View Article: PubMed Central - HTML - PubMed

Affiliation: Laboratório Nacional de Computação Científica LNCC/MTC, Quitandinha, Petrópolis, RJ, Brazil. julibinho@gmail.com

ABSTRACT

Background: The Structural Descriptor Database (SDDB) is a web-based tool that predicts the function of proteins and functional site positions based on the structural properties of related protein families. Structural alignments and functional residues of a known protein set (defined as the training set) are used to build special Hidden Markov Models (HMM) called HMM descriptors. SDDB uses previously calculated and stored HMM descriptors for predicting active sites, binding residues, and protein function. The database integrates biologically relevant data filtered from several databases such as PDB, PDBSUM, CSA and SCOP. It accepts queries in fasta format and predicts functional residue positions, protein-ligand interactions, and protein function, based on the SCOP database.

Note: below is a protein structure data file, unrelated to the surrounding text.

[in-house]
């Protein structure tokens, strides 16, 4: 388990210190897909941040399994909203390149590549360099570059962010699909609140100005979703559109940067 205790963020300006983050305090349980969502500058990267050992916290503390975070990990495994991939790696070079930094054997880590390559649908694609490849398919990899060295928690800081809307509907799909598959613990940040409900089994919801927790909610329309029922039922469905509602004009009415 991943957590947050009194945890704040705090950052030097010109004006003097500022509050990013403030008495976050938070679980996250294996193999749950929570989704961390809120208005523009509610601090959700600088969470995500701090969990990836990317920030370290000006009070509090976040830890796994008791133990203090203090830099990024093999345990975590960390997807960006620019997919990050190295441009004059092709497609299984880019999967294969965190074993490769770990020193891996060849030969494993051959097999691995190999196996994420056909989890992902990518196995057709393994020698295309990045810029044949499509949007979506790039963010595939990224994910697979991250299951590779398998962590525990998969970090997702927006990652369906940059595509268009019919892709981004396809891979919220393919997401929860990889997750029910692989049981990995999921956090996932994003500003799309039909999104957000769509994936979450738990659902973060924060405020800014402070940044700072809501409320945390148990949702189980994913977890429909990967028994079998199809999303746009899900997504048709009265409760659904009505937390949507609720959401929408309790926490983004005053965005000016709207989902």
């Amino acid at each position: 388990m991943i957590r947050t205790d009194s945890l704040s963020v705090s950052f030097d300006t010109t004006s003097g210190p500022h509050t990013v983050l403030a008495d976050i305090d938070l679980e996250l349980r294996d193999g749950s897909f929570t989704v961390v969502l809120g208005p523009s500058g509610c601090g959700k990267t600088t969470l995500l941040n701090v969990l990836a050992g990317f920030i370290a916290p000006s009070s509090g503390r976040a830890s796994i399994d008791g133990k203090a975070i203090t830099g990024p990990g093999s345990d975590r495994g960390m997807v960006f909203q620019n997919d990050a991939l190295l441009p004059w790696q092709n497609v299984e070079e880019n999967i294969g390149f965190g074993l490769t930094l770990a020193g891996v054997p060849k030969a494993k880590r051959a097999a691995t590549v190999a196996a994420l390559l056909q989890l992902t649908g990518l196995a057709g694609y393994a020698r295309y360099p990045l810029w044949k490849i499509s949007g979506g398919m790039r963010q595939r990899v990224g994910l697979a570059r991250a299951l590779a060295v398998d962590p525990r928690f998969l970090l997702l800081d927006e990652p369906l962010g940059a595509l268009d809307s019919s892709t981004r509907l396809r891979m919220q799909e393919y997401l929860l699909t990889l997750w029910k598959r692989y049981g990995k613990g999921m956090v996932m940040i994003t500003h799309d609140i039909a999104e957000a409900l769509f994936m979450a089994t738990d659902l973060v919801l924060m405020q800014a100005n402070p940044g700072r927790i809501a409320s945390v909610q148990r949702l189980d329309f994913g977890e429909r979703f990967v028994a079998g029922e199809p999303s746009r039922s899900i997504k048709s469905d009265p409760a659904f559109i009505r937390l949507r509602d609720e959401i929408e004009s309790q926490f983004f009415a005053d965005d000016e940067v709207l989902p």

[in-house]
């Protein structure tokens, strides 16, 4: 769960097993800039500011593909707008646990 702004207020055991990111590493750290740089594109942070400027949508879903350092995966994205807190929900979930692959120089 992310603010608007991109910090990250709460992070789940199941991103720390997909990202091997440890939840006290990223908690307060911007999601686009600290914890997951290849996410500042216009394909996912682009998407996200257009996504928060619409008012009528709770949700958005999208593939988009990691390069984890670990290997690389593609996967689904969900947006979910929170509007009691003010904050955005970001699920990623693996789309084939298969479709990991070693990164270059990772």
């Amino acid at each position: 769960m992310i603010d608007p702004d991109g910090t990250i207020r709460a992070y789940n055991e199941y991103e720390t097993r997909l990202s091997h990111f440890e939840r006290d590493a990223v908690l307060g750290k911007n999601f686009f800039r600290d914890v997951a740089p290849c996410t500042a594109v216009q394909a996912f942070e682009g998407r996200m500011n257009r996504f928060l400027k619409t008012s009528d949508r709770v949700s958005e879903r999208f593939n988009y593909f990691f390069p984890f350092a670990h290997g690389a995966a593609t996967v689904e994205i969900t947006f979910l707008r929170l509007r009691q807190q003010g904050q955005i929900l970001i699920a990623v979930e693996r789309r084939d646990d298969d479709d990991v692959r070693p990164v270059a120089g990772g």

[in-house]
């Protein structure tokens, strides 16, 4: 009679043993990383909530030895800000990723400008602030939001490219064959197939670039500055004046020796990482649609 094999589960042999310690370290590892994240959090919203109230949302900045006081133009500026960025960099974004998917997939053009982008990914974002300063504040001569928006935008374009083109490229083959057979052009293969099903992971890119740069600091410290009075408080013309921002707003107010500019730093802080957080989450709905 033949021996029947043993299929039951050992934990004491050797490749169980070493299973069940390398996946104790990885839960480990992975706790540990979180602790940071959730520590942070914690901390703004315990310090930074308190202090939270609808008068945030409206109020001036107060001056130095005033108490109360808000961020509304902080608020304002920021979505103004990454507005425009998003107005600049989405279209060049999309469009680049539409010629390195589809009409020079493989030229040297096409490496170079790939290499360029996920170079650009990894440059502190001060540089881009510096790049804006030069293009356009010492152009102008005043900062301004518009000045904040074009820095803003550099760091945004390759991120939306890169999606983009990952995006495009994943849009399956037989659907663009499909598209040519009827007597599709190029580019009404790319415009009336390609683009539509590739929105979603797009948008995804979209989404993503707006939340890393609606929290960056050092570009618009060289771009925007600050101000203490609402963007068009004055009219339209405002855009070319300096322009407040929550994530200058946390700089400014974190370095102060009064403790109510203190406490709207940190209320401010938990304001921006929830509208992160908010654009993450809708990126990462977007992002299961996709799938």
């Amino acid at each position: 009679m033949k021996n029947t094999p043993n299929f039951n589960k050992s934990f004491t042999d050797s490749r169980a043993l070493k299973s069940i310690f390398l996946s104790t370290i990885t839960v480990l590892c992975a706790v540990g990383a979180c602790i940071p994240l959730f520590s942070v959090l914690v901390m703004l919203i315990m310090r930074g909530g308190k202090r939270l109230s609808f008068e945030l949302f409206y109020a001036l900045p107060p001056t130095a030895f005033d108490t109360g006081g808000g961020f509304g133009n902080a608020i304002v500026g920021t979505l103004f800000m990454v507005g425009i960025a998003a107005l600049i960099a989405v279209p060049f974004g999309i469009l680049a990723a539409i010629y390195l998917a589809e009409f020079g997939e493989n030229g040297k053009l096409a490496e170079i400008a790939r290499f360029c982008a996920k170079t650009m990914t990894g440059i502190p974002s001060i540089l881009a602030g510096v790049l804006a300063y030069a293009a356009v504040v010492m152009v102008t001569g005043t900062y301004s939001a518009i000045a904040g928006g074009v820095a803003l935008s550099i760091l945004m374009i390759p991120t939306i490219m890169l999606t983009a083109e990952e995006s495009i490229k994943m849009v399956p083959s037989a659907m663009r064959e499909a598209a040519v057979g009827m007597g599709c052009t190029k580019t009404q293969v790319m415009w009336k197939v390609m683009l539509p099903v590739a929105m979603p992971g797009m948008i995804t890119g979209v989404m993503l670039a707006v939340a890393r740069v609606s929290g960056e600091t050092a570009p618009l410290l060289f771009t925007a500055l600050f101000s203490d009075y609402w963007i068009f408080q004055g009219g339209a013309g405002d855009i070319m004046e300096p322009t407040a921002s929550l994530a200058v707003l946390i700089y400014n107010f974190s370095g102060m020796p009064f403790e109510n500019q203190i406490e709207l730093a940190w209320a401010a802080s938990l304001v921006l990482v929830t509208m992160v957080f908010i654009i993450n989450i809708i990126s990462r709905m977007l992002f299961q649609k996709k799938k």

Results: To assess the SDDB performance, we used different data sets. The Trypsion-like Serine protease data set assessed how well SDDB predicts functional sites when curated data is available. The SCOP family data set was used to analyze SDDB performance by using training data extracted from PDBSUM (binding sites) and from CSA (active sites). The ATP-binding experiment was used to compare our approach with the most current method. For all evaluations, significant improvements were obtained with SDDB.

Conclusion: SDDB performed better when trusty training data was available. SDDB worked better in predicting active sites rather than binding sites because the former are more conserved than the latter. Nevertheless, by using our prediction method we obtained results with precision above 70%.

Show MeSH